What if a hospital refused to see you because last summer you volunteered for the political party opposite of that of your Governor? What if you were dropped by your insurance company because you signed a petition calling for the passage of a law opposed by the President? We would be outraged if these things happened in this country regularly and without consequence, and rightly so. Sadly, this has been the reality in Venezuela for many years under Hugo Chávez, and it continues today under his hand-picked and less talented successor, Nicolás Maduro.
In his timely and important book, The Dictator’s Learning Curve (Anchor, 2013), William Dobson gives us a glimpse of the abuse of state resources by government officials who target those who act to challenge the state:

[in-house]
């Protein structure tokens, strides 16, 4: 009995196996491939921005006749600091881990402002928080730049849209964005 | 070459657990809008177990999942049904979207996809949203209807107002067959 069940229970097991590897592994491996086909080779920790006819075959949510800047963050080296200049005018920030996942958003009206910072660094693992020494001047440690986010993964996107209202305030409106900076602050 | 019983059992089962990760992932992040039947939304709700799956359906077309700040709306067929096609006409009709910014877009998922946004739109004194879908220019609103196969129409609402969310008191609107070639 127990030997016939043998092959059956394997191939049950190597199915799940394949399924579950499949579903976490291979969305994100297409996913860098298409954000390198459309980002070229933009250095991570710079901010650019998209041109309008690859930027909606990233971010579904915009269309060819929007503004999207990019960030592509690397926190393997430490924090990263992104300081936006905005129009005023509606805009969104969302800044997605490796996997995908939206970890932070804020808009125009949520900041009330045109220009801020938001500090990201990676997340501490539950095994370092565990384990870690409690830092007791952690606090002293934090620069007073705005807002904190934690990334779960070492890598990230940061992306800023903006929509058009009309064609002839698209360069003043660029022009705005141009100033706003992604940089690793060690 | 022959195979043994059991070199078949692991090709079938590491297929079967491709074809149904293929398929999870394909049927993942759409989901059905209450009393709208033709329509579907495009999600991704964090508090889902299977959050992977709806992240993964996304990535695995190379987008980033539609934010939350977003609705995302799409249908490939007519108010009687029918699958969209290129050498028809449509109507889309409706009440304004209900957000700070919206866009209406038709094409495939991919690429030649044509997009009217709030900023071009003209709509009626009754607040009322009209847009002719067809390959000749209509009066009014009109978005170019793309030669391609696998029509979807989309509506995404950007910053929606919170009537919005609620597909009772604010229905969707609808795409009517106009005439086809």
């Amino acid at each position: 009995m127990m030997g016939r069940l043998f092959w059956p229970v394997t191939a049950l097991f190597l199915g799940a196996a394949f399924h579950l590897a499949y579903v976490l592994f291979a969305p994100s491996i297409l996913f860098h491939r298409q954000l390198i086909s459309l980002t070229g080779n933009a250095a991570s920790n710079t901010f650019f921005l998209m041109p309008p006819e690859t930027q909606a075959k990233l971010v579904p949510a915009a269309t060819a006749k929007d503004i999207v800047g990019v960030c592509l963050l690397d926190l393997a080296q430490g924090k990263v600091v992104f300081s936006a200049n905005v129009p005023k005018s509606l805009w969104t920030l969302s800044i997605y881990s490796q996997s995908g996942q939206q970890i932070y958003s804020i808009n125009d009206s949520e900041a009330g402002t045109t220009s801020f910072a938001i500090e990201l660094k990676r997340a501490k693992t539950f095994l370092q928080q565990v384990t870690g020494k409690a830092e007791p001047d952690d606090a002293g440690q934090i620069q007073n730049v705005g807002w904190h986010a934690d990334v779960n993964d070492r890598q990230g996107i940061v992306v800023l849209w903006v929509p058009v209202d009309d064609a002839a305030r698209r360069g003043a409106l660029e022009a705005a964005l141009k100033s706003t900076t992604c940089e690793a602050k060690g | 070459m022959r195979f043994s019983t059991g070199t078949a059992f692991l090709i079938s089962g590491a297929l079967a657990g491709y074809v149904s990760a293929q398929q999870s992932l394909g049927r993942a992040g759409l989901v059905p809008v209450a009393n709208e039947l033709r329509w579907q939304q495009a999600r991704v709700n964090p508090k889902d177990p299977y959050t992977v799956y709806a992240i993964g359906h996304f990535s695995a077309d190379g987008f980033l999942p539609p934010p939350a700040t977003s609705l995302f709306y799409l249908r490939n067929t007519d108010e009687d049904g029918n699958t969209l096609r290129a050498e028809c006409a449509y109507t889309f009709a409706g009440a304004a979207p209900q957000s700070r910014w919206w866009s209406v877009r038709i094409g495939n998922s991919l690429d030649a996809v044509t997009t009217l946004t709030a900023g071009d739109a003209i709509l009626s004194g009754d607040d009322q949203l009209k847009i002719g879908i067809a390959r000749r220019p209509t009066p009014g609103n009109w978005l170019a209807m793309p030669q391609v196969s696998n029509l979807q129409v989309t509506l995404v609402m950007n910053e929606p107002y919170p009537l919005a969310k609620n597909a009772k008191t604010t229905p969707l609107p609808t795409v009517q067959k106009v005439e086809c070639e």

“In one case documented by Human Rights Watch, a ninety-eight-year-old woman was denied medical prescriptions she had been receiving for years; when her family inquired, they were told it was because she had signed the referendum [for a recall vote challenging Chávez]. One person I met told me a similar story. Her fiancé required immediate medical attention and went to the emergency room of a government-run hospital. The hospital representative was in the process of admitting him, until she ran his voting identification card through the computer. He was told he would have to go someplace else…In a society ruled by patronage politics, being identified as an enemy of the state can have serious consequences…Venezuelans used the list against fellow citizens to decide everything from who is hired or fired to who gets a passport or is audited by the tax authorities” (100).